I sat on one side of her, holding her hand, and my husband sat on the other. For 15 minutes we served as witness, watching 90 years of memories of life dissipate into the ethers: growing up in the Great Depression; watching her classmates trudge off to WWII and not return; knitting for soldiers; canning Victory gardens; working in an ammunitions plant; attending the Vogue School of Design; contracting Polio; regularly donating blood for the Salk vaccine; working as a milliner; flying all over the country for work as a woman in the 1950's; meeting Dad; giving birth to me; losing her own parents. Christmases, Thanksgivings, birthdays, big things, and tiny details fleeting by until the final grains of sand slipped through her hourglass, her labored breathing became less frequent, the shaking ceased, the humming faded away, and the light extinguished from her eyes.
It was over… and, then it began.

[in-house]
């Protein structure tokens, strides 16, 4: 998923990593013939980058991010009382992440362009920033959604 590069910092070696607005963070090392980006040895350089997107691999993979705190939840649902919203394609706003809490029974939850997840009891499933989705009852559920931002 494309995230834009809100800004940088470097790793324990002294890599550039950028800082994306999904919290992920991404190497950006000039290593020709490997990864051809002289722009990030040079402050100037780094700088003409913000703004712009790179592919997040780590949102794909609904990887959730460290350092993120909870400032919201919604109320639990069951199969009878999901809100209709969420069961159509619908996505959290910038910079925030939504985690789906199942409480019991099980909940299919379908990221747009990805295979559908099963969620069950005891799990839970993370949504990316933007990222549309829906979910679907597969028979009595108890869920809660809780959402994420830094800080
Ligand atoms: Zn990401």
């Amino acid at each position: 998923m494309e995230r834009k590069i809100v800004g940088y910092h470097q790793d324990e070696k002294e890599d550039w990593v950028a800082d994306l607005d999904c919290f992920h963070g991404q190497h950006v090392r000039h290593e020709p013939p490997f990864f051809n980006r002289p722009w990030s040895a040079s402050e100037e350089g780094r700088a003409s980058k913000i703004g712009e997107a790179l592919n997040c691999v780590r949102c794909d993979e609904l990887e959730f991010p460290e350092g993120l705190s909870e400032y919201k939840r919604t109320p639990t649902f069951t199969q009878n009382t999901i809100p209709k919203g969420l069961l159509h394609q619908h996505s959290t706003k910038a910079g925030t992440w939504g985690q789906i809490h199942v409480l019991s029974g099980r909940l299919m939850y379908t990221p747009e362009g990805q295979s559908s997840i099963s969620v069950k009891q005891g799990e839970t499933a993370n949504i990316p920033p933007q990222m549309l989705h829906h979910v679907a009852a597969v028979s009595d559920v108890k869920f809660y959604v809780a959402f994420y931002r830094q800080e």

I knew nothing about grief. I knew a whole lot about how to shove every emotion into the darkest crevice of my soul and lock it away. I had been practicing that for years; I was the consummate emotion hoarder. I knew a whole lot about picking up all the pieces and putting them back together in new, easier to deal with ways. I was accomplished at recreating undesirable history into new and magnificent plots. The problem was that Mama was the glue that I had used to hold my puzzles together, and now she was gone. And, as the pieces wouldn't stick together anymore, I discovered that not only was there no more room left to hold any of my grief over losing Mama, but without the glue, all those ancient, shrouded feelings began to pry their way out of the catacombs where I had left them buried.
At first I didn't notice it so much. After a few weeks, I trudged back to work. My auto-pilot's auto-pilot was on auto pilot. Every day I would climb into the car and drive 30 miles to work and try not to think about anything other than how much I hated driving those 30 miles. But one day, all those locked away feelings trying to escape managed to eroded a small fissure in the core of my being. The dripping leak became a flood, and my flood of once-trapped emotions fractured my spirit and left me with a raw and gaping wound that felt like an abyss.